Saturday, May 29, 2010

It Began and Ended At Wilmer McLean's

There is no reason to try to tell the story of the actual battles of the Civil War here in this medium. There are hundreds of excellent books on that subject, I can recommend several if you want to learn more. The most recent that I read on Lincoln, his presidency, his cabinet, and the war was "Team of Rivals" I strongly recommend it, truly and outstanding read on many levels.

The realities of the war was it was one of the most bloody and violent in the history of man with more than 600,000 who died, Americans all. To get a perspective on the loss of life, and the personal loss to American families, it would be the same as six million dying from today's population in war.

Part of the cause was a new bullet developed in France, known as the Mini-ball. This new bullet was used by both the Union and Confederacy. It was the first "bullet shaped" ammunition instead of the ball shaped of old, with the new concept of grooves cut in a spirally motion through the inside of the barrel of the weapon called "rifling" it made this a much more accurate ordinance than any used before. It was deadly accurate to six hundred yards. These new rifles and mini-balls were eight times faster to load than any used in previous wars as well.

When you add the modern weaponry to the archaic military strategies, where the two armies still would face each other on opposite sides of a battle field and fire upon each other, it led to massive numbers of dead and wounded. It did, by necessity create new battle field medical procedures. There were thousands of amputation, at first more men died of infection than the operation. Through the efforts of so many women who volunteered to help nurse in these military medical units, and the never ending supply of newly injured arriving, the new ideas of triage taking those who were more critical but possible to save first came into being. The demands of Clara Barton, later the founder of the American Red Cross, that the hospitals kept fresh bandages available and that they kept the wounds clean and old soiled bandages replaced, cut the death rate to a small fraction of what it had been.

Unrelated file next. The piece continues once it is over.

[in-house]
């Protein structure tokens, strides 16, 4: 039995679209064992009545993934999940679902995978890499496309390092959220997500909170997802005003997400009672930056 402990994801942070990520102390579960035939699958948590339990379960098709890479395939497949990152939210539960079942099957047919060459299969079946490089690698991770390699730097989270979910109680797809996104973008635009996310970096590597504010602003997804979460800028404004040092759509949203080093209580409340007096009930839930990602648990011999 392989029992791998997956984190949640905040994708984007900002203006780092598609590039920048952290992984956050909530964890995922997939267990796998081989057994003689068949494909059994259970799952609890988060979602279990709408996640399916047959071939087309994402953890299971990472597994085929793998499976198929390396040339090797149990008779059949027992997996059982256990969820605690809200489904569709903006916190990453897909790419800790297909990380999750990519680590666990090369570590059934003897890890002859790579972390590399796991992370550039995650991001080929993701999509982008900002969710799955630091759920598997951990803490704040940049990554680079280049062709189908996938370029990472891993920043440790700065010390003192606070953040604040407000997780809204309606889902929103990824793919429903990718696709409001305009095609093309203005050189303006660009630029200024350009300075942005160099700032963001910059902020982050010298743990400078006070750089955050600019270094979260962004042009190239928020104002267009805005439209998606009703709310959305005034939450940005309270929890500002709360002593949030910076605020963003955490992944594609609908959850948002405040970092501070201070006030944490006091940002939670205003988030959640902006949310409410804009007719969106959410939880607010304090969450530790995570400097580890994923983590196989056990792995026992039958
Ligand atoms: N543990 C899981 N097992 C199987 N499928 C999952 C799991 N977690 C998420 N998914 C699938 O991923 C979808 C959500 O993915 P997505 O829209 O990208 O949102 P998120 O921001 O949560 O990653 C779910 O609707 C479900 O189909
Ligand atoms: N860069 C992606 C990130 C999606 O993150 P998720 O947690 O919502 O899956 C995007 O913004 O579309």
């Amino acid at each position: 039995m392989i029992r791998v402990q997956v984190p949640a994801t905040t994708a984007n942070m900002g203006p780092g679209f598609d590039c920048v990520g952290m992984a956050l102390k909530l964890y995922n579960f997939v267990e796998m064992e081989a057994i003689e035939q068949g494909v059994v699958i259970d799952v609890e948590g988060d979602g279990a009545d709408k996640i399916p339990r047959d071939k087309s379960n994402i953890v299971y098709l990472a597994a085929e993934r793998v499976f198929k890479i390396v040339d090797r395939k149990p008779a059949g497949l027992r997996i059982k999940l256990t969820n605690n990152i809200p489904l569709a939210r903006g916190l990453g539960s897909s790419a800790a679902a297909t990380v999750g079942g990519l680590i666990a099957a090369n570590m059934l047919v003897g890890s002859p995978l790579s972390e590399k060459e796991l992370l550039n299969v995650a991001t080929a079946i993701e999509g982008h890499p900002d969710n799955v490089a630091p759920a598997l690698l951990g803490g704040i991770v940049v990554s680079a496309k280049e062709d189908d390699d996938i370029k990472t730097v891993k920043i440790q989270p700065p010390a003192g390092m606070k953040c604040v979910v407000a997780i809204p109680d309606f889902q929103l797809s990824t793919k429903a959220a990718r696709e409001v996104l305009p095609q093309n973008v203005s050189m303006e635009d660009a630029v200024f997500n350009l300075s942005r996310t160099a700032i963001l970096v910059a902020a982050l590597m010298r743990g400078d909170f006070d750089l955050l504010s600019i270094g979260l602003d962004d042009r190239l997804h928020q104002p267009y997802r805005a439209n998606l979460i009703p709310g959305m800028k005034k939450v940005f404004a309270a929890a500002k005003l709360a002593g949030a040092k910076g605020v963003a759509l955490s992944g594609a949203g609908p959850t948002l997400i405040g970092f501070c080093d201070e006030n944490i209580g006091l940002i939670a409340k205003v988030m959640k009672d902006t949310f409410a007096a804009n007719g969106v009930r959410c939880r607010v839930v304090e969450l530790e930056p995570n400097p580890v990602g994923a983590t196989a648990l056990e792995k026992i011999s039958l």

All wars are violent, the purpose of armies once turned loose on each other is to kill people and break things. This was no different, it was just fought in our own country against ourselves assuring that even winning would involve massive loss. Mistakes were made on both sides, but the bravery and heroism displayed by so many have been there to inspire us as well.

At the end of the war, Wilmer McLean stood on the front porch of his two-story brick house awaiting the arrival of General Robert E Lee. In the early afternoon on that day, General Lee, accompanied by Colonel Charles Marshall, arrived on horseback. Wil extended his greetings to the two Confederate officers and invited them into his parlor. And there, on April 9, 1865, they awaited the arrival of the other guests. At about 1:30pm, General Grant and several of the Union officers entered the parlor where General Lee was waiting. For the next hour and a half, General Lee and General Grant discussed and came to agreement on the terms of surrender of the Confederate Army of Northern Virginia, which, for all practical purposes, ended the long, bloody war.

Wil, a retired Major in the Virginia militia, was too old to be conscripted when that Civil War began. For the majority of the war, he was a merchant primarily dealing in the buying and selling of sugar, but, at the outset of the war in 1861, he was a farmer living in northern Virginia with his family. The war struck close to home early on and McLean moved his family from northern to central Virginia out of concern for their safety, settling eventually in the home at Appomattox Court House.

The First Battle of Manassas (Bull Run) took place on Wilmer McLean’s farm on July 21, 1861 and inspired the move. So, in a most unusual twist of fate, the Civil War started in McLean’s backyard in 1861 and ended in his parlor in 1865. So Wilmer McLean and his family had a front row seat to both the beginning and end of the war.

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